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The Sleepy Eye Herald Dispatch - Sleepy Eye, MN
  • Jon Warling, Brown County 4-H program intern

  • Jon Warling, Minnesota Extension Service intern for the Brown County 4-H program in Sleepy Eye, said he has had the time of his life helping 4-H members and their families make a difference in the community of Sleepy Eye.
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  • Jon Warling, Minnesota Extension Service intern for the Brown County 4-H program in Sleepy Eye, said he has had the time of his life helping 4-H members and their families make a difference in the community of Sleepy Eye.
    Originally from Brainerd, the 2010 Brainerd High School graduate enrolled in Gustavus Adolphus College in St. Peter determined to complete a degree in the medical field. In Jon's freshman year he was able to intern with Crosby Regional Medical Center with an observational internship. Jon said he watched surgeries, worked with the physical therapy department, in the emergency room and with nurse rotations to get a sense of the medical field.
    "I'm a big fan of "Grey's Anatomy" and I fell in love with the surgery unit," Jon explained. "However, through that internship I realized I was more interested in how the teams communicated and how the entire hospital worked as an organization versus the individual surgical side of things." 
    When he came back to Gustavus in the fall of his sophomore year, he switched majors to biochemistry, realizing halfway through the year that communications is really what he was passionate about.
    Looking for something to do this summer, Jon came across the internship for the Minnesota Extension Office. He called to inquire about it and learned the application deadline ended in two hours.
    "I filled out the application, went in for the interview and realized this is exactly what I wanted to do this summer," Jon said. "It was perfect for me." 
    Jon said working with adults, kids and people who really want to make a difference in their community is a perfect fit for his summer.
    He started his internship in the beginning of June and will be going back to Gustavus after Labor Day to finish his senior year.
    Jon said he grew up in the 4-H program in Brainerd as it was a passion of his mom's as well.
    "I loved being involved in 4-H while I was growing up," Jon said. "What I like the most is that there are a lot of leadership opportunities within 4-H."
    While Jon didn't grow up on a farm or show livestock in 4-H, he said his opportunities were endless. He followed a path of aerospace and photography, was involved in youth leadership programs and the ambassador program that allows kids to take a front role in program development and planning coupled with public speaking.
    While Jon is familiar with the 4-H program, he said there are subtle differences between the 4-H program in Brainerd and the 4-H program in Brown County. One difference between the 4-H program he grew up with and the Brown County 4-H program is that family farms here are larger and have only one species that kids generally focus on.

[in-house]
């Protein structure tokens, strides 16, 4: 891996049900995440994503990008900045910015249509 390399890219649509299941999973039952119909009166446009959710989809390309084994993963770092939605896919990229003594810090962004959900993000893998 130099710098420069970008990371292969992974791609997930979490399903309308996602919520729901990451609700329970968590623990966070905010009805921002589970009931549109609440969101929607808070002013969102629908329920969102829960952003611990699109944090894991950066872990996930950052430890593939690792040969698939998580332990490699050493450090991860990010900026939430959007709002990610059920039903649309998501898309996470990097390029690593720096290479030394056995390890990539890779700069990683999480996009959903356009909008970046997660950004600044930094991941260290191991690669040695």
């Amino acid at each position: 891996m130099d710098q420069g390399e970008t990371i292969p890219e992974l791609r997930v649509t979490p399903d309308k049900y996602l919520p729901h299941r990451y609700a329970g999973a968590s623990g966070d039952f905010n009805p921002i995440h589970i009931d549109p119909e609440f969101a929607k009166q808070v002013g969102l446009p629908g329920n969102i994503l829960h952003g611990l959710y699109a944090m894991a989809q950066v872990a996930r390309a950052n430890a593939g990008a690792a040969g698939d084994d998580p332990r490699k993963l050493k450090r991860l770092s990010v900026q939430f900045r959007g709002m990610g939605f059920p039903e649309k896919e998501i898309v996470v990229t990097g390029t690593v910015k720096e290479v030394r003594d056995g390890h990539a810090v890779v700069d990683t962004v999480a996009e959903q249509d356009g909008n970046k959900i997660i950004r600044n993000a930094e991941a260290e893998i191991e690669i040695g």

Page 2 of 2 - The large project area in Brainerd, Jon explained, was beef and livestock.
    "There were a lot of livestock families who showed beef and dairy because they had both on their farm," Jon explained.
    "The great thing about Brown County is that because of the large dairy industry here we have a group of 4-Hers headed to the National Dairy Bowl in Kentucky this fall," Jon said. "That's huge for the 4-H program." 
    Another thing Brown County 4-H participates in is a livestock auction at the fair. This auction is different from a traditional auction in that the animals are not being bought and sold.
    Several of the activities that Jon has enjoyed working on during his time here is the 4-H Livestock Auction and helping the 4-H Ambassadors prepare for the Kid's Day at the fair.
    Jon explained that the 4-H Livestock Auction is different than what most people think of when they think of an auction.
    "During this auction, 4-H members chose an animal of their own to show at this auction which allows people to bid on these animals to have their name displayed above the animal's stall for the week of the fair," Jon explained. "All the money raised during the auction sale goes directly to that 4-Her for them to use, whether it is saving for college or putting the money back into the animal." 
    Throughout the week of the Brown County Free Fair the fair board has set up a day for children's activities. Jon said that the ambassadors are working on putting together informational story boards about the species of animals they show, so that people who come and go throughout the week can see from that board information about the animal.
    "This is helpful because a lot of people don't understand what to look for in a show animal," Jon said. "Part of the incentive for this is to get kids interested so they want to go to these shows and realize what the judges are looking for." 
    The Kid's Day at the Brown County Free Fair will take place Friday, Aug. 9 beginning at 10:30 a.m. Kids can stop by and pick up schedules and treats in the entertainment hall.
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